• Send back to the grid

If there is not enough power from solar, then power is supplemented by the batteries or the grid depending how you configure the Schneider inverters. I will not get into how Schneider inverters are configured here.

Now when the grid is out (power outage) and the batteries are fully charged, the solar power has no where to go. To regulate solar power production, the hybrid inverters will communicate to the solar inverters via Frequency Shift Power Control. The hybrid inverters will intentionally shift the output power frequency from its normal 60Hz to something like 61Hz. This is done slowly. The solar inverters detects this anomaly and either throttles its power output or stop producing power completely. Once power regulation is completed, the hybrid inverters will shift back to 60Hz.

The solar inverters will come back online after an arbitrary down time. For SolarEdge, I have observed this to be around 5 to 10 minutes. The idea of having this down time is so that batteries can be discharged while powering the house and create more head room for new solar energy. Unfortunately the SolarEdge down time is not long enough, at least not for my house and my battery storage system. Once solar power is restored, you can end up in a cycle if the batteries are still topped up. The hybrid inverters will again shift its frequency to force the solar inverters to reduce or stop producing power. The cycle repeats until the grid comes back on.

Instead of a repeating the cycle every 5 to 10 minutes, it is better to manually turn off the solar inverters and wait for the batteries to draw down until you have enough head room for the batteries to absorb the solar energy again. For example, you may want to draw down the batteries from 100% to 80%, and then turn back on the solar inverters. In this scenario, excessive solar power can then be used to charge the batteries.

Another matter to pay attention to is UPS (Uninterruptible Power Supply) units. Certain models are very finicky to frequency shift and will actually shutdown instead of continuing to supply power. This is very frustrating as it cuts power to the very items that you are trying to protect from outages.

I had UPS units spread through out the house prior to our solar installation. Now I am simply going to replace these with surge protection power bars.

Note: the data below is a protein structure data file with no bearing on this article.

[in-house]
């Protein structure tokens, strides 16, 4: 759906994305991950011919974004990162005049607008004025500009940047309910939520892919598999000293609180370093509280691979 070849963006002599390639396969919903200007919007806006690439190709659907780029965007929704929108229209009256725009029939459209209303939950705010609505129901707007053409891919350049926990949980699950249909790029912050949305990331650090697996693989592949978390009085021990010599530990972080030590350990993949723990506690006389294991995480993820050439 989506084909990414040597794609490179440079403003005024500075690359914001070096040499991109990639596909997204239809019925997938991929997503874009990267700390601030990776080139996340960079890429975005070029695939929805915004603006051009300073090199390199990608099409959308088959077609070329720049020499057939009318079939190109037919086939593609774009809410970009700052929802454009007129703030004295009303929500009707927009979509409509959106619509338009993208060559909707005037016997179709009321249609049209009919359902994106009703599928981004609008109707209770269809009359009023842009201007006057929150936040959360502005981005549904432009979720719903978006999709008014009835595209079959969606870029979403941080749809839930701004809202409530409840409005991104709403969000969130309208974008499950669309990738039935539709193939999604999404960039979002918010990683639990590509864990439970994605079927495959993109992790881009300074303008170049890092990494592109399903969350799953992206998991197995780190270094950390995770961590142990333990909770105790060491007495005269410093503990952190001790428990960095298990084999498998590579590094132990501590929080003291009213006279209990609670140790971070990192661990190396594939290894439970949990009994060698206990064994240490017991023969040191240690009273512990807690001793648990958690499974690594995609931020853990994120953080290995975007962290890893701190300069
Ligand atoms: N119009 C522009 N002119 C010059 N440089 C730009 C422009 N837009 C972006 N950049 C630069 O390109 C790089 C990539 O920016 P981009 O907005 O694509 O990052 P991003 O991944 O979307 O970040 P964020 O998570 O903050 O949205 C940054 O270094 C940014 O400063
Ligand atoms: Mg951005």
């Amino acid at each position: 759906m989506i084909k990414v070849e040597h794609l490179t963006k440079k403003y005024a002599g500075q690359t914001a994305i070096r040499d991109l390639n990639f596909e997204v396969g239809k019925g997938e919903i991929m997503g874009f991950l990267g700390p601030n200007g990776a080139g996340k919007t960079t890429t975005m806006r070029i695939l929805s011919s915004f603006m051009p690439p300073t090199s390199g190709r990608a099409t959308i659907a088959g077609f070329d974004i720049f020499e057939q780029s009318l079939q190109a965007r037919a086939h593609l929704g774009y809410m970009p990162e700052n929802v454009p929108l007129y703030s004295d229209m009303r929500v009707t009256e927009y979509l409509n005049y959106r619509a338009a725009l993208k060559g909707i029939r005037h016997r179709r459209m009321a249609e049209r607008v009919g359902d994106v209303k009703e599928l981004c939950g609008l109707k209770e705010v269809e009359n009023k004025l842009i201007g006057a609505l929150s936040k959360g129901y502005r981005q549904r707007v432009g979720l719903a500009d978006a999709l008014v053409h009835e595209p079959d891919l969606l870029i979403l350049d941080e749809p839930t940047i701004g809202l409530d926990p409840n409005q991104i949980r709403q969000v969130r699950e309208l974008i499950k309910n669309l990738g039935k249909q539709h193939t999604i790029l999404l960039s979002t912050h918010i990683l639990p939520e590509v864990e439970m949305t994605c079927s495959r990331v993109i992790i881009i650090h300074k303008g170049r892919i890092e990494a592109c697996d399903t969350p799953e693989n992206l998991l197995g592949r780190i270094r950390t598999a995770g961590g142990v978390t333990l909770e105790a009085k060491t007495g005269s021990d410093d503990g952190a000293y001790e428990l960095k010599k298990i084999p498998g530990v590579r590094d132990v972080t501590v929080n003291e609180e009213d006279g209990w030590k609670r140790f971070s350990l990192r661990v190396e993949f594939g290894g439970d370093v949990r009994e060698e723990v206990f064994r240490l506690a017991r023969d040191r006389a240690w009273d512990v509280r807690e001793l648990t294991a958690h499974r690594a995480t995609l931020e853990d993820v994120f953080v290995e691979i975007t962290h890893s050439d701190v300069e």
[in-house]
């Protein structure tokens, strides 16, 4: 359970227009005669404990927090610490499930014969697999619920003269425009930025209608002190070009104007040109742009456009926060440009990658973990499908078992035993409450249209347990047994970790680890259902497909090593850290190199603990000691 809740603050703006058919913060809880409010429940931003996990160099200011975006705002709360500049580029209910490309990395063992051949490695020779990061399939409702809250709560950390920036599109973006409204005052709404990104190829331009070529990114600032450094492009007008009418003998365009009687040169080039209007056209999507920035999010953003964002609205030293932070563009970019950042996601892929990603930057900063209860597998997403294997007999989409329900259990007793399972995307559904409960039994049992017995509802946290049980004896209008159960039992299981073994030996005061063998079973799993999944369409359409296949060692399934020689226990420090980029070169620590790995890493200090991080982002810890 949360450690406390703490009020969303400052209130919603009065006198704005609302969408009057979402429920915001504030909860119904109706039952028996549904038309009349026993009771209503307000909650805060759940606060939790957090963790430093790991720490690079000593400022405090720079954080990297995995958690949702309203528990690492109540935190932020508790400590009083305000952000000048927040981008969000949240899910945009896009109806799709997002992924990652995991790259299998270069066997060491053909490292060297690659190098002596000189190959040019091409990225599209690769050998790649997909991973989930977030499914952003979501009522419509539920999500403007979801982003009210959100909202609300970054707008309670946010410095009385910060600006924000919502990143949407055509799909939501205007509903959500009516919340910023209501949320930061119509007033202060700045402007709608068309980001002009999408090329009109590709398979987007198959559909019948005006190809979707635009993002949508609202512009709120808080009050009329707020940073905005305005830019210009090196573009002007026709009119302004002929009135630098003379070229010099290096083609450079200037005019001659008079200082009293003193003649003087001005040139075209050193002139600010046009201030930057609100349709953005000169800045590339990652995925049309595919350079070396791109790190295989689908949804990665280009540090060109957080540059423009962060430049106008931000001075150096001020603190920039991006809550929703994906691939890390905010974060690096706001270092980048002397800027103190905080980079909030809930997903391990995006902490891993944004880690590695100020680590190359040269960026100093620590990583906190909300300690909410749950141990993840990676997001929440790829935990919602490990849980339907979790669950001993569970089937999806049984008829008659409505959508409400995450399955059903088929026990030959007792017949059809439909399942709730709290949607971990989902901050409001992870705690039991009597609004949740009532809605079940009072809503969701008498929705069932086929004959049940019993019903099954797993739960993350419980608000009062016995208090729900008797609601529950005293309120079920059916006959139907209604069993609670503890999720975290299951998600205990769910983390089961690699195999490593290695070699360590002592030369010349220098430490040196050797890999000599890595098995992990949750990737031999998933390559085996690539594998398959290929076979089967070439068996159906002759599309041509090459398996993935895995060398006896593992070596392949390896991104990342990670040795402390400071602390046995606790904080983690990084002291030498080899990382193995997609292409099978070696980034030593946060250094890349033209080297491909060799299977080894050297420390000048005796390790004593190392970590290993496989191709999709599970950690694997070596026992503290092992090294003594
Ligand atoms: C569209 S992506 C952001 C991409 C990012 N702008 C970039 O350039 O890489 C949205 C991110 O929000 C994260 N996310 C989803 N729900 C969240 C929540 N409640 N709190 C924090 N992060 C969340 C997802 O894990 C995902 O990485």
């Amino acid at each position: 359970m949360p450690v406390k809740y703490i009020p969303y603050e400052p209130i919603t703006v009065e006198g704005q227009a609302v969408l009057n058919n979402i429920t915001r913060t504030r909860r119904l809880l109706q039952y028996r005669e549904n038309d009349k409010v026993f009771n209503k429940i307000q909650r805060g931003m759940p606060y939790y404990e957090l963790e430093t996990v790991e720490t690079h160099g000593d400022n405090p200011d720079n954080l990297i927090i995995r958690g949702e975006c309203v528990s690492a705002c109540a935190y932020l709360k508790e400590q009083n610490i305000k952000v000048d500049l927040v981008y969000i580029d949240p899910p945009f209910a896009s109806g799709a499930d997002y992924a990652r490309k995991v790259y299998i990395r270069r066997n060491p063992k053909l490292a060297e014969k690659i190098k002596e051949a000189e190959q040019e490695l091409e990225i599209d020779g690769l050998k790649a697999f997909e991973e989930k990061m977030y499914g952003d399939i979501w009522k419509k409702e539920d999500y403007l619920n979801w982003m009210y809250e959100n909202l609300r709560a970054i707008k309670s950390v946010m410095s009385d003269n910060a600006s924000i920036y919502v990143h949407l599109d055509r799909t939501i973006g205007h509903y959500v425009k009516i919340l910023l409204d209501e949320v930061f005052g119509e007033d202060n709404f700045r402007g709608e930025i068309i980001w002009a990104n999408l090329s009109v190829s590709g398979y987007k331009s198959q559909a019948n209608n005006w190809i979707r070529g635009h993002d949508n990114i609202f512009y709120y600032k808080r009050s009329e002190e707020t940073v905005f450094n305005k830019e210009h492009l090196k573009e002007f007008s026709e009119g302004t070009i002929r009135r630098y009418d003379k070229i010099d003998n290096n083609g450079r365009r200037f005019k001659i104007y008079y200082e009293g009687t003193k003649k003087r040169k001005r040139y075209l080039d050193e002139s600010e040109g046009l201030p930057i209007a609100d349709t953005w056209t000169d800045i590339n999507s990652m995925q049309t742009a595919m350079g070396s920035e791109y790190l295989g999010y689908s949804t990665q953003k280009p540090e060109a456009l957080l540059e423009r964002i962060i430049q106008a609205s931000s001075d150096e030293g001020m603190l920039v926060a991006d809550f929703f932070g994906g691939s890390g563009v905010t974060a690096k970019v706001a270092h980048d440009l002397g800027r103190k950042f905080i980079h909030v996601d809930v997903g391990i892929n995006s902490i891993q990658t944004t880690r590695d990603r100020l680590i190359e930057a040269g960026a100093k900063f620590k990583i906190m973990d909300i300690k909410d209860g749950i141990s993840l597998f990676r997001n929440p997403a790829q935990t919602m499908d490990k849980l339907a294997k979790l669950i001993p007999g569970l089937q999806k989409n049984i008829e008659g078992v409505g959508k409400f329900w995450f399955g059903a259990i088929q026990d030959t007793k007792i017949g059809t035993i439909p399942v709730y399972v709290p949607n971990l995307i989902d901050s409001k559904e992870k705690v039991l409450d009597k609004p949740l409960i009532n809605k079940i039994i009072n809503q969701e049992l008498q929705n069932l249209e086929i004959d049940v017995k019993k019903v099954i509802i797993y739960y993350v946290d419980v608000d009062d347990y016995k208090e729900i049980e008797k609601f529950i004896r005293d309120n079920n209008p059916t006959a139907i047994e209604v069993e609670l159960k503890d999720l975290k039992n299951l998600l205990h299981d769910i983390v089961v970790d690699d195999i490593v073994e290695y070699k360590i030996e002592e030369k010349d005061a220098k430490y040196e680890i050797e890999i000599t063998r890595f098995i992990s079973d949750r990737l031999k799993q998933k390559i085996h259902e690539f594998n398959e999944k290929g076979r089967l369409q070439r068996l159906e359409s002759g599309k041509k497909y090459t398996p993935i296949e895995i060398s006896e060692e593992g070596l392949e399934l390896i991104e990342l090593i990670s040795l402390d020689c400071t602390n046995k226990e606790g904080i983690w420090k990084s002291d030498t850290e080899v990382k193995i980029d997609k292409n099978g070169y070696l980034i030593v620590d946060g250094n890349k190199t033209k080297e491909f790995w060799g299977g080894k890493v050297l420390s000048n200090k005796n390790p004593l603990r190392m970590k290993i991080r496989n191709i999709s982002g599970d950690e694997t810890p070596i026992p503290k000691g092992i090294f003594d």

First Hand Supply Chain Impact

Our last power outage on May 21st, caused one of my two SolarEdge inverters to stop generating power. This effectively caused 50% of solar panels to be ineffective. Considering that the system was recently commissioned fully on May 4th, it was a bit frustrating to go through this. At least the other SolarEdge inverter is still generating power from the remaining 50% of my panels.

Upon a remote assessment of the inverter by SolarEdge, they determined on the 25th that the inverter requires replacement. As of this writing, I have not been given a formal response by SolarEdge that explains why the inverter cease generating power. I assume it is a quality issue on their end, and something from the grid outage during the storm fried something in the inverter. For an inverter that was less than 2 months old, this was slightly concerning.

It took SolarEdge from May 25th to June 10th to ship a replacement. Today is June 15th, and the UPS tracking number still shows “Label Created”.

Apparently recent supply chain issues has caused much shortages resulting in the delay.

Kudos to New Dawn who was able to source another inverter and they promptly installed the inverter today. All is good now.

In summary, we had 50% of our solar panels not producing power for 24 days (from May 21st to June 15). SolarEdge to this day still has not met its warranty commitments because its replacement unit is still in “transit”. If it was not for New Dawn being creative, I would still be out 50% of my solar capacity.

If you are using SolarEdge for off grid applications, perhaps it is wise to store an additional unit if you think solar generation is critical to your livelihood.